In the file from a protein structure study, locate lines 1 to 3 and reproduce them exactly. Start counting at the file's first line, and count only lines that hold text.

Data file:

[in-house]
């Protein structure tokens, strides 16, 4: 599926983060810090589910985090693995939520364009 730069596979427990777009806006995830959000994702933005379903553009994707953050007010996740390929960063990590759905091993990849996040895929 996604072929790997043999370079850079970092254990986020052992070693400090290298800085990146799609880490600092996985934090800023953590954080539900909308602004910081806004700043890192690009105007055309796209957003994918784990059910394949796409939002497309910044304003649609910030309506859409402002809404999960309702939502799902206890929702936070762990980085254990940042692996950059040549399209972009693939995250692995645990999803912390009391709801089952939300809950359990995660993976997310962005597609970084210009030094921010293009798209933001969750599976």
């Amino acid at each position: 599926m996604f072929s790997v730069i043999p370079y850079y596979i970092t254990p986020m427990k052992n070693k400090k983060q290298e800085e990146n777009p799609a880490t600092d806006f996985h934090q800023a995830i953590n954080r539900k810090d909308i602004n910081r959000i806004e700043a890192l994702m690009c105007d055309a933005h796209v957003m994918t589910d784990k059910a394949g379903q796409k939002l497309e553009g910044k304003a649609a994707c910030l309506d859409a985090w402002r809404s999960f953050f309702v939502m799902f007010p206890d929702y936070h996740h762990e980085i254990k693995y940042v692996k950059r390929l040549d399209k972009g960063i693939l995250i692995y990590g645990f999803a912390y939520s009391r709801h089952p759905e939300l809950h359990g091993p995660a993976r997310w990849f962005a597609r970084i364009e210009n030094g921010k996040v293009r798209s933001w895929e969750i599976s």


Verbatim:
[in-house]
């Protein structure tokens, strides 16, 4: 599926983060810090589910985090693995939520364009 730069596979427990777009806006995830959000994702933005379903553009994707953050007010996740390929960063990590759905091993990849996040895929 996604072929790997043999370079850079970092254990986020052992070693400090290298800085990146799609880490600092996985934090800023953590954080539900909308602004910081806004700043890192690009105007055309796209957003994918784990059910394949796409939002497309910044304003649609910030309506859409402002809404999960309702939502799902206890929702936070762990980085254990940042692996950059040549399209972009693939995250692995645990999803912390009391709801089952939300809950359990995660993976997310962005597609970084210009030094921010293009798209933001969750599976």
């Amino acid at each position: 599926m996604f072929s790997v730069i043999p370079y850079y596979i970092t254990p986020m427990k052992n070693k400090k983060q290298e800085e990146n777009p799609a880490t600092d806006f996985h934090q800023a995830i953590n954080r539900k810090d909308i602004n910081r959000i806004e700043a890192l994702m690009c105007d055309a933005h796209v957003m994918t589910d784990k059910a394949g379903q796409k939002l497309e553009g910044k304003a649609a994707c910030l309506d859409a985090w402002r809404s999960f953050f309702v939502m799902f007010p206890d929702y936070h996740h762990e980085i254990k693995y940042v692996k950059r390929l040549d399209k972009g960063i693939l995250i692995y990590g645990f999803a912390y939520s009391r709801h089952p759905e939300l809950h359990g091993p995660a993976r997310w990849f962005a597609r970084i364009e210009n030094g921010k996040v293009r798209s933001w895929e969750i599976s």